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From inflation to interest rate hikes to low inventory and elevated prices, today’s market can give some real estate investors pause. Industry volatility can set off emotional reactions in investors who haven’t fortified themselves against the ups and downs of the market. Navigating these fluctuations takes knowledge, patience, peer support, and the right set of tools to keep cash flow under control and your head above water.
We spoke with three investing experts about their strategies for building and maintaining a successful real estate investing business—regardless of the challenges the market might present. Here are their best tips.
Rely On Your Real Estate Fundamentals
“There are fundamentals that will never go out of date, no matter what’s happening in the economy,” she says. “You need to buy from a motivated seller. If they’re not motivated, you’re going to pay top dollar. I don’t think that ever goes out of style. Regardless of the economy, if it’s a buyer’s market or a seller’s market, the fundamentals of investing always are true. There’s always opportunity, but I think this market needs patience.”
Being patient requires that investors leave their emotions out of the deal. “This is another great piece of advice a mentor gave me years ago and that I tell my students regularly,” says Matt Faircloth, who co-founded DeRosa Group alongside wife Liz and who teaches new investors how to navigate the market. “You’ve got to leave your emotions out of it. Real estate can drum up emotions because the prices and stakes can be very high. I’ve seen people lose emotional control in real estate. The best way that you can be successful is to not let your emotions get involved.”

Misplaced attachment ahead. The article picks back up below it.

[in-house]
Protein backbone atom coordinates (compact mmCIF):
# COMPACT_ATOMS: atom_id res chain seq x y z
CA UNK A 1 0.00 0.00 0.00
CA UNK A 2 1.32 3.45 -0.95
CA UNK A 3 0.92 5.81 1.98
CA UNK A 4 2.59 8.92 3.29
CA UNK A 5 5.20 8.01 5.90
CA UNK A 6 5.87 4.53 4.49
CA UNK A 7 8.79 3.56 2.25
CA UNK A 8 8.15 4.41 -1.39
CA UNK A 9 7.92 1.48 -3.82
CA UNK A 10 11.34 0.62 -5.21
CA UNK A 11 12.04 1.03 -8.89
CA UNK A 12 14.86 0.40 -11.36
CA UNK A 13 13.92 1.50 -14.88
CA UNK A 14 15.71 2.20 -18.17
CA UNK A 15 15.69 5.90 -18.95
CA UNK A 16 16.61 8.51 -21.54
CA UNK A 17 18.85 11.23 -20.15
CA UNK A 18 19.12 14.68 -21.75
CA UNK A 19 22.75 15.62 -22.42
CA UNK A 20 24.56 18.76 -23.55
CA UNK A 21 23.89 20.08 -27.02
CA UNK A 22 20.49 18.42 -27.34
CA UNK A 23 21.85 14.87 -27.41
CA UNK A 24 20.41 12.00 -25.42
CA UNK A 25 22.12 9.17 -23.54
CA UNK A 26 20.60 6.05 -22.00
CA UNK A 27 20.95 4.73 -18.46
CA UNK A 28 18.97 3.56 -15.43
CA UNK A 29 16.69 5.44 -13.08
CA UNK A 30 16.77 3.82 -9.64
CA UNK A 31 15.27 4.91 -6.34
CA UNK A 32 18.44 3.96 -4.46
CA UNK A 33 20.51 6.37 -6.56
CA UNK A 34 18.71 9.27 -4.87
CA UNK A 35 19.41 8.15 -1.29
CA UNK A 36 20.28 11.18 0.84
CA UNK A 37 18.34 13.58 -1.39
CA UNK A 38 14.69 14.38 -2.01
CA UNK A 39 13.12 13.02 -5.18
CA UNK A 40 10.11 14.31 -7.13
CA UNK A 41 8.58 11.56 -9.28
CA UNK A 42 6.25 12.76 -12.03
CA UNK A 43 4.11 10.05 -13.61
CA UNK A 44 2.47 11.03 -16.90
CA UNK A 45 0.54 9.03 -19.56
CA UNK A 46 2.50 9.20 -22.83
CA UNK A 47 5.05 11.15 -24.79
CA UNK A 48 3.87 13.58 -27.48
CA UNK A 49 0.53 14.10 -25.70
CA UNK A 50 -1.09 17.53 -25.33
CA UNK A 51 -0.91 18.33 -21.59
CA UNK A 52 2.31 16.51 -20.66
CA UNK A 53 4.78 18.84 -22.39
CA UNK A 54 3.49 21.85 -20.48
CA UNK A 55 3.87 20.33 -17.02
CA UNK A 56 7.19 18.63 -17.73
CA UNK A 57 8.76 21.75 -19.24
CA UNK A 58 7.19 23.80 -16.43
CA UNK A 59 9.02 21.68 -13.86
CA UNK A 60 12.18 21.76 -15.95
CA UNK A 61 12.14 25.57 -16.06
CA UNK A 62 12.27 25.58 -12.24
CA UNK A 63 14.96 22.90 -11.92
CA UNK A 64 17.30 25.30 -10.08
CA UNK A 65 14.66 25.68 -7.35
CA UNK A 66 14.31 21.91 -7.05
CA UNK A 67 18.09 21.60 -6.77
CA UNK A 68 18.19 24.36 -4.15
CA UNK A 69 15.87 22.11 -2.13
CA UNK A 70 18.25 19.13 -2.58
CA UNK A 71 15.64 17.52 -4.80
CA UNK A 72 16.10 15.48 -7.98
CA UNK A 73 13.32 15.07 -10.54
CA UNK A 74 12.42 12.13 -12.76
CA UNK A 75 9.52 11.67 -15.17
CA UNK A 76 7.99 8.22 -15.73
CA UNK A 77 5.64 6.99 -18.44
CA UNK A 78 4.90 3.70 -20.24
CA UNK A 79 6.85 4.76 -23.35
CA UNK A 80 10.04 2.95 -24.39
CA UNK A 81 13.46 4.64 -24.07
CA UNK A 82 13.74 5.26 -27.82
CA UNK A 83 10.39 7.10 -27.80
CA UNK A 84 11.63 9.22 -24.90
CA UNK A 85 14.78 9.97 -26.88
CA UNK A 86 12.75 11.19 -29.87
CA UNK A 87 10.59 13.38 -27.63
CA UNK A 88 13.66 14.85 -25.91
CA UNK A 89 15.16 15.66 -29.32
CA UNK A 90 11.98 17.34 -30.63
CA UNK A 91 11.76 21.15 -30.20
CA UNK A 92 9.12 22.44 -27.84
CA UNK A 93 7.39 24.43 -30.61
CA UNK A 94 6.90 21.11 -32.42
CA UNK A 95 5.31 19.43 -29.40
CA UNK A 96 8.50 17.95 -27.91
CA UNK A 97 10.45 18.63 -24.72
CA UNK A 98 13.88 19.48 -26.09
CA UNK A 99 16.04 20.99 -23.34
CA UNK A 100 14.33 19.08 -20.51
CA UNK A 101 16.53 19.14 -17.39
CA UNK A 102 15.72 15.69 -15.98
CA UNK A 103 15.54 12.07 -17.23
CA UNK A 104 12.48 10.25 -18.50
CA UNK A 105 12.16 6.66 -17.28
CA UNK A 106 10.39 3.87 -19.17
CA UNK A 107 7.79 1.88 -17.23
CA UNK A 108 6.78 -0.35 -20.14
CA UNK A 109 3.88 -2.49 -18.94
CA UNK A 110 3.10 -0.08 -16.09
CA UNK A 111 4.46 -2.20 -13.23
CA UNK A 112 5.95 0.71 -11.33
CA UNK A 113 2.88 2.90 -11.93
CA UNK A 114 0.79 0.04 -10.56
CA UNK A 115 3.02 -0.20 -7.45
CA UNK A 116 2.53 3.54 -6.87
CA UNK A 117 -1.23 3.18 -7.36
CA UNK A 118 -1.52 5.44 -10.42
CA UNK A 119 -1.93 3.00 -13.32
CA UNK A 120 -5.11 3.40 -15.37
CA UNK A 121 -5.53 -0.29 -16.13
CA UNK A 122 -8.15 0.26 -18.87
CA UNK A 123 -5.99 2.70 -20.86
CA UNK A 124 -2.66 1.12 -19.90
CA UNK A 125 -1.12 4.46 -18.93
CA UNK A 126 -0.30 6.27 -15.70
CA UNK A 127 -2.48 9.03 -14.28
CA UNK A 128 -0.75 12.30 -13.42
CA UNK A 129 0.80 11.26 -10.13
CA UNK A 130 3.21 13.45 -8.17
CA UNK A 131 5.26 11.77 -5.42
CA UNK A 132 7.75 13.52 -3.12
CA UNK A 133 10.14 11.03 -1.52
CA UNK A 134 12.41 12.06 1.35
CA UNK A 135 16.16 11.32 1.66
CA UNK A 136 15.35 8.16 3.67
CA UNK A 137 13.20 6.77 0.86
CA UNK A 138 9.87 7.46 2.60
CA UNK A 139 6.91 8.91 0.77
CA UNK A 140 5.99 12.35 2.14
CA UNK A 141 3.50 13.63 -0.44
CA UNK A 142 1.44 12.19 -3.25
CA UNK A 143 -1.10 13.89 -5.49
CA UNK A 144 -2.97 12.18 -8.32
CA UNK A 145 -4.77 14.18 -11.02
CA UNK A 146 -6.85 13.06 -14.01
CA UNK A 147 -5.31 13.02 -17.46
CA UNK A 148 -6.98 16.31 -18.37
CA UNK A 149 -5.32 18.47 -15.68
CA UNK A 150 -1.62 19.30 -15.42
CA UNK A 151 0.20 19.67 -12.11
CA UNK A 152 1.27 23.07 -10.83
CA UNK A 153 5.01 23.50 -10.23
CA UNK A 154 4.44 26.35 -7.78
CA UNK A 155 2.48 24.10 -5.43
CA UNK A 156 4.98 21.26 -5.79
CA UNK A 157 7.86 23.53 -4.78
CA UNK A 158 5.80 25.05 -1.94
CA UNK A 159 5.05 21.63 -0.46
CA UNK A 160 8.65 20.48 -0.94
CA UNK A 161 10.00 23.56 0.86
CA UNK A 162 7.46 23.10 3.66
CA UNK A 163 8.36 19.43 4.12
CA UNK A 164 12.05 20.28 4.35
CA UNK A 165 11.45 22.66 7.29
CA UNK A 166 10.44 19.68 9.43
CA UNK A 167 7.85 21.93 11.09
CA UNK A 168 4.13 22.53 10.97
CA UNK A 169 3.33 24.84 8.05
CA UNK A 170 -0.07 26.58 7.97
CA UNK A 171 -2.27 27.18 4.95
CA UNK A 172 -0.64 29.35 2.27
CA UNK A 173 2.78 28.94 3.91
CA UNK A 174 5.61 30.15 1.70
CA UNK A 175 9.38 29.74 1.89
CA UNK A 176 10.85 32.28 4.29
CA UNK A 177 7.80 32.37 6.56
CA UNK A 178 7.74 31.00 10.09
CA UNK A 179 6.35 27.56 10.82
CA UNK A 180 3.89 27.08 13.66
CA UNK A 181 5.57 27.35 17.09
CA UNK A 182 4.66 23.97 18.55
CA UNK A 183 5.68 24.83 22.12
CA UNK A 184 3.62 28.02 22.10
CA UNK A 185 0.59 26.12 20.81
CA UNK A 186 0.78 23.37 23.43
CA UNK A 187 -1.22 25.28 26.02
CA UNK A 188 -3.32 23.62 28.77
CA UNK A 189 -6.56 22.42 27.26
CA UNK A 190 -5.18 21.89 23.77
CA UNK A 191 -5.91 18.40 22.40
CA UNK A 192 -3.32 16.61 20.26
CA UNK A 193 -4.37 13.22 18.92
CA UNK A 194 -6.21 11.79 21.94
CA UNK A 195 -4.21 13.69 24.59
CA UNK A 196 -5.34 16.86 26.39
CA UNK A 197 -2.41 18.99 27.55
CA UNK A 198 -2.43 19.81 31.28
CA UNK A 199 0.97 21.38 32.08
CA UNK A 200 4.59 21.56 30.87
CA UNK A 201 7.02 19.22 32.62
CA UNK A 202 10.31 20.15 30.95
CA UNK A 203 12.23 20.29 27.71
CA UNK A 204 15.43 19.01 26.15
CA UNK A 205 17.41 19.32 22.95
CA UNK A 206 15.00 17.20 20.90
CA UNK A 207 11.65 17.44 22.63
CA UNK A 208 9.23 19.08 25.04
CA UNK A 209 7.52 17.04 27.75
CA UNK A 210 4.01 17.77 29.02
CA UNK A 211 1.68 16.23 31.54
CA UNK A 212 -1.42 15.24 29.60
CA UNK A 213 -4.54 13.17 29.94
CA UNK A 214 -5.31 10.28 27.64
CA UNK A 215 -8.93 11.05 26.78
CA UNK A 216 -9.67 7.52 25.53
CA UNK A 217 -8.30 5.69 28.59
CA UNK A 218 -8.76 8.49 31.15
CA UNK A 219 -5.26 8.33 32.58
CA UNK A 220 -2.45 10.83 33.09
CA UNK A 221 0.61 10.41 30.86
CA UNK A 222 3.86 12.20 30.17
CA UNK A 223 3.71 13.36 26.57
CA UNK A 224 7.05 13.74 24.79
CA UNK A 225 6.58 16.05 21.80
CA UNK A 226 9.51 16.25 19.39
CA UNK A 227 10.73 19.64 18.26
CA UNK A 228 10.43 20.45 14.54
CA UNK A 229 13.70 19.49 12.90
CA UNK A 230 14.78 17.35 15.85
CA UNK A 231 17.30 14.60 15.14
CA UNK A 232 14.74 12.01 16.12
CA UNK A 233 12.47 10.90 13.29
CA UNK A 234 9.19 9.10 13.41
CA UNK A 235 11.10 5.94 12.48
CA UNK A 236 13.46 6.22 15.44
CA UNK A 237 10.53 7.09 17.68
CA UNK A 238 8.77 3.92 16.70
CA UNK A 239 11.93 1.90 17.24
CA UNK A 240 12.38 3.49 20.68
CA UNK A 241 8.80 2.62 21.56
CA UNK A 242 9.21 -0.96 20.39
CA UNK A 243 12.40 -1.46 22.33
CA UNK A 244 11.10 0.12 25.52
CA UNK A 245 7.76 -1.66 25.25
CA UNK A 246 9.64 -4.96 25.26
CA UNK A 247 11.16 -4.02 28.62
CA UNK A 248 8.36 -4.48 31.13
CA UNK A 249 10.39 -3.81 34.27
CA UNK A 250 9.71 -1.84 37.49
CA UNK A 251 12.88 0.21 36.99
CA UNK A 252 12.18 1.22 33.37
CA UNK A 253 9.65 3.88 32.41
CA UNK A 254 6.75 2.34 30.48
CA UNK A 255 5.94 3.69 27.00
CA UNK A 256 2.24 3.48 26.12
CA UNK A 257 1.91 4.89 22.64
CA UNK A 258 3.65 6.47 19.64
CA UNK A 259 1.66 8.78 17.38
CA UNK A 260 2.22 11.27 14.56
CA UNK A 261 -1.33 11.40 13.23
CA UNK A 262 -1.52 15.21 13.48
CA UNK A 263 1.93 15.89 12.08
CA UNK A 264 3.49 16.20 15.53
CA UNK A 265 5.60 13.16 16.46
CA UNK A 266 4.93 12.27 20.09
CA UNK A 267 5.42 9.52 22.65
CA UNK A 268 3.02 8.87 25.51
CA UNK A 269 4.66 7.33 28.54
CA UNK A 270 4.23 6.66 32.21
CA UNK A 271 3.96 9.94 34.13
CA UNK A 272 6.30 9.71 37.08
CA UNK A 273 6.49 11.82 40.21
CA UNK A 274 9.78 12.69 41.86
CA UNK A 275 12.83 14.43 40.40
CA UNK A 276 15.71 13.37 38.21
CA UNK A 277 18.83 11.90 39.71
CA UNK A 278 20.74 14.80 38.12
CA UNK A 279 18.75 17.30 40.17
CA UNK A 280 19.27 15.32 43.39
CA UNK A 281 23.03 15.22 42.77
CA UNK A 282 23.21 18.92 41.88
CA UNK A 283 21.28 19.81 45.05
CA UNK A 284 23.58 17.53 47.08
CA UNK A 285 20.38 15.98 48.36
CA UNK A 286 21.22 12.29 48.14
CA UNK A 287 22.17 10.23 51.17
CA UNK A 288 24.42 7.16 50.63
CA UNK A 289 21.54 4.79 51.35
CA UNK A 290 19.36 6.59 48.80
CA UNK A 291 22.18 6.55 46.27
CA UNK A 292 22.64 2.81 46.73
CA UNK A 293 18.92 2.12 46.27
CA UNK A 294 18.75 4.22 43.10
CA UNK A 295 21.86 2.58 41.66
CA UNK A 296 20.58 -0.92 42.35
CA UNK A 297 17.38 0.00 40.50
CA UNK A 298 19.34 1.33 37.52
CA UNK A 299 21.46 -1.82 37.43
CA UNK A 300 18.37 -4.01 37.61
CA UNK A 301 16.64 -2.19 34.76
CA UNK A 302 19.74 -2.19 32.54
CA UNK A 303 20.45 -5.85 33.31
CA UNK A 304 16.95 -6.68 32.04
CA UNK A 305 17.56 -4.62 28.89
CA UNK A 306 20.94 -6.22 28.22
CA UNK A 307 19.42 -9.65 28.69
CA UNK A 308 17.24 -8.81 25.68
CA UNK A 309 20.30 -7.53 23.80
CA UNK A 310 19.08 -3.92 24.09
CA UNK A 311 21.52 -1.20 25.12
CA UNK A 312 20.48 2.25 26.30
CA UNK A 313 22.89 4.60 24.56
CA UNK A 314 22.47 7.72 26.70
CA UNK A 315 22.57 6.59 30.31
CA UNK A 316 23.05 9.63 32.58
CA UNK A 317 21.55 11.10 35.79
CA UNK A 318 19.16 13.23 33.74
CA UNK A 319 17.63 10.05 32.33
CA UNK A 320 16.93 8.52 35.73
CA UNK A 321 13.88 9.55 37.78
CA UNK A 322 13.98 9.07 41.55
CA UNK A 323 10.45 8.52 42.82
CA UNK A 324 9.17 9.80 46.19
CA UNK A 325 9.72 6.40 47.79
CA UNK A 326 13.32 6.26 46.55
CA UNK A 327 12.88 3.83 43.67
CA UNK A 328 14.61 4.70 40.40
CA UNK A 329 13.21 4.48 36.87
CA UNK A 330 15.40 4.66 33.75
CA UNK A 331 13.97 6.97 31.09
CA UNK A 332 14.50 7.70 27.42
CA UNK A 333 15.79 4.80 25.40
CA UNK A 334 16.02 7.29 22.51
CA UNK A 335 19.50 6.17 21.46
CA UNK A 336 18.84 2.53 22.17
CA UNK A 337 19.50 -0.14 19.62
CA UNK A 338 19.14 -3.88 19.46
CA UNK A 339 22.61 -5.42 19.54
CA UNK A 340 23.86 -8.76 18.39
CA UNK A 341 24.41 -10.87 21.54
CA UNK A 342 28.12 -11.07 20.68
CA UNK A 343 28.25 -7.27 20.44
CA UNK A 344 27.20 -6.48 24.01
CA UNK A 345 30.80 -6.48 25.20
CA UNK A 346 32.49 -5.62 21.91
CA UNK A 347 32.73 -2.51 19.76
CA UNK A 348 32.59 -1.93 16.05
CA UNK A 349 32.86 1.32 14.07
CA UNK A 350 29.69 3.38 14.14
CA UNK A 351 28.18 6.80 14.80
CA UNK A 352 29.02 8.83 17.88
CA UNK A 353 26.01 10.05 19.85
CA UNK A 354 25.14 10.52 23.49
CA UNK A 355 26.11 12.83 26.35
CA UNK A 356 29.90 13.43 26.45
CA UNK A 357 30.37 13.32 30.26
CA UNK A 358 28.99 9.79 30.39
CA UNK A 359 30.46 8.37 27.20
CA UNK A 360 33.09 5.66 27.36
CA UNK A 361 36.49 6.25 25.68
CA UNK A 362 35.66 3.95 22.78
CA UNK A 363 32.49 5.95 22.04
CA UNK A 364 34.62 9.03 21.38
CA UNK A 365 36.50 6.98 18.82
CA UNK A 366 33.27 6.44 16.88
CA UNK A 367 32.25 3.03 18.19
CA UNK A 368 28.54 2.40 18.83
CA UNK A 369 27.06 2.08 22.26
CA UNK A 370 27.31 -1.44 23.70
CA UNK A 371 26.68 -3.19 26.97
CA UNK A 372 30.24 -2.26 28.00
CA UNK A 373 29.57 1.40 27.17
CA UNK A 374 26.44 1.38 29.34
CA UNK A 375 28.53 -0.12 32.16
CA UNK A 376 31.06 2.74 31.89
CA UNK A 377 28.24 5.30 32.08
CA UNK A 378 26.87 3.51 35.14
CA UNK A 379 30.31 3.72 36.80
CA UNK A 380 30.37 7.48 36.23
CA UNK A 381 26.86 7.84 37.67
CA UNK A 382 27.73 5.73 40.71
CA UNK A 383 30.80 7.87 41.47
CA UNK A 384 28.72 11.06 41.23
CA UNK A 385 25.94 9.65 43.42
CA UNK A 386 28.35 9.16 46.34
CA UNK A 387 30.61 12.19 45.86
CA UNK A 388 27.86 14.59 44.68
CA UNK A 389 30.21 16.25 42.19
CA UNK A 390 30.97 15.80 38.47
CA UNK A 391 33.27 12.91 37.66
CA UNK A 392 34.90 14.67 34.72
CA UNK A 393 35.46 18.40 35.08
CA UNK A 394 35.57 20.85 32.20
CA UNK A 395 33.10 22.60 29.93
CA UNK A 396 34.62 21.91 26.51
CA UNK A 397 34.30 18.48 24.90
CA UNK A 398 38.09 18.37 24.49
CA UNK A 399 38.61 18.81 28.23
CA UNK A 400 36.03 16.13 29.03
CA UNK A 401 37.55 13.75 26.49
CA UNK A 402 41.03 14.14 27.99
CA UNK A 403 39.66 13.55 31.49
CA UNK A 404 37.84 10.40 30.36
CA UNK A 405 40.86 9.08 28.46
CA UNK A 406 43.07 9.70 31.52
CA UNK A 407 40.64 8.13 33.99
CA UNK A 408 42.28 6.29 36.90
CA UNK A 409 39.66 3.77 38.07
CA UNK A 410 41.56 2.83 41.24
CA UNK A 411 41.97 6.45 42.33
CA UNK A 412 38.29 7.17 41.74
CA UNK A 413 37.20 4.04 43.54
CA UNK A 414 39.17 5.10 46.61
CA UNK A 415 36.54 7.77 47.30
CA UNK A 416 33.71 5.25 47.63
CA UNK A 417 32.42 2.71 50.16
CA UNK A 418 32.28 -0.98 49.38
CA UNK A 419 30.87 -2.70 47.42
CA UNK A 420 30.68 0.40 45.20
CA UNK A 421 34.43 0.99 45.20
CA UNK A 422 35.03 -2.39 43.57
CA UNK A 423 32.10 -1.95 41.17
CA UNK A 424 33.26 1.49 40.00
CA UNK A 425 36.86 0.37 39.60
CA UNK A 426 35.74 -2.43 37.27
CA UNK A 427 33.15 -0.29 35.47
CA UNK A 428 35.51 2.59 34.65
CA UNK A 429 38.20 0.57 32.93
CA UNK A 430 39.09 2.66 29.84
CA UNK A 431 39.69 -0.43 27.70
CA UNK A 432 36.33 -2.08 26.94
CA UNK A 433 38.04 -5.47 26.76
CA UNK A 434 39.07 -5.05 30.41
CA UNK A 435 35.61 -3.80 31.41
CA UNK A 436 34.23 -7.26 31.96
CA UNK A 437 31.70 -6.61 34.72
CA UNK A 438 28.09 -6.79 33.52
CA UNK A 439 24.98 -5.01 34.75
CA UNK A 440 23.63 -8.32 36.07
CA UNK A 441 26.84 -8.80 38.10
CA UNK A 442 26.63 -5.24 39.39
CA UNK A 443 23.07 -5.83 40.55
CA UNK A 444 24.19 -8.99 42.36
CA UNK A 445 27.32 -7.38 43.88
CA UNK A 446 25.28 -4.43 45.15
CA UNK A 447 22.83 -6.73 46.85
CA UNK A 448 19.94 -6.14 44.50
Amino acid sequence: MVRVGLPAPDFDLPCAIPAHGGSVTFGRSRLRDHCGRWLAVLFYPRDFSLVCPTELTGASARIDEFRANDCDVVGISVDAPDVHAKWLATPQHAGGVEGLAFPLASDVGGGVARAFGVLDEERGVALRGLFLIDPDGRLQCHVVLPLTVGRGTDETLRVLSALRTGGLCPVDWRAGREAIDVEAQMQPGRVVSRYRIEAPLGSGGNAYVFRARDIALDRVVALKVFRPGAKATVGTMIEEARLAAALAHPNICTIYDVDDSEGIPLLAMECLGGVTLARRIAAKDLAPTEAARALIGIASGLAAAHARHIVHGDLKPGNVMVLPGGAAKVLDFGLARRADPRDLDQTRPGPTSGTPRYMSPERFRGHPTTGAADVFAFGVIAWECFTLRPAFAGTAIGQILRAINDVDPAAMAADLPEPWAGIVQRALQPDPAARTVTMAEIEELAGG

Naturally, when the stakes (and dollar amounts) are so high, this is often easier said than done. Matt says, “I’m not successful with that all the time, but when I am, I’m able to make clear-minded decisions and see beyond the cloud of emotions.
“When I first got started, I didn’t stay as focused as I should have,” he adds. “One day I’m looking at a fixed book deal; the next day I’m looking at wholesale; the next day I’m looking at a piece of land. It was exciting, and I had a lot of fun and I met a lot of people, but I didn’t get anything done.
“For those just getting started or looking to scale, the best thing they can do is to choose an initiative in real estate investing and stick to that for a while. Focus on that, achieve success in that initiative, [and] don’t allow the shiny nickels to distract you. If you don’t have immediate success in that initiative, that’s OK. Keep trying until you start to see some traction.”
Find Your Community
Without exception, every successful investor we spoke with emphasized how critical it was for their business to draw on the support of a like-minded community.
“I would not be here without community,” says David Richter, investor and author of Profit First For Real Estate Investing. “I think it’s very important for you to be around the right type of people. Go to a local meetup that’s free in your area, like a real estate investment association or an REI meetup.”
Matt agrees that community is key. “If you’re not networking with other real estate investors, then it’s like you’re literally sitting in a corner trying to invent the wheel that is going to one day go on your Lamborghini that you also are going to build from scratch. You’re way better off being part of a community of people who are already a few steps ahead. They’ve already built the wheel, they’ve already got the chassis and the drivetrain together.”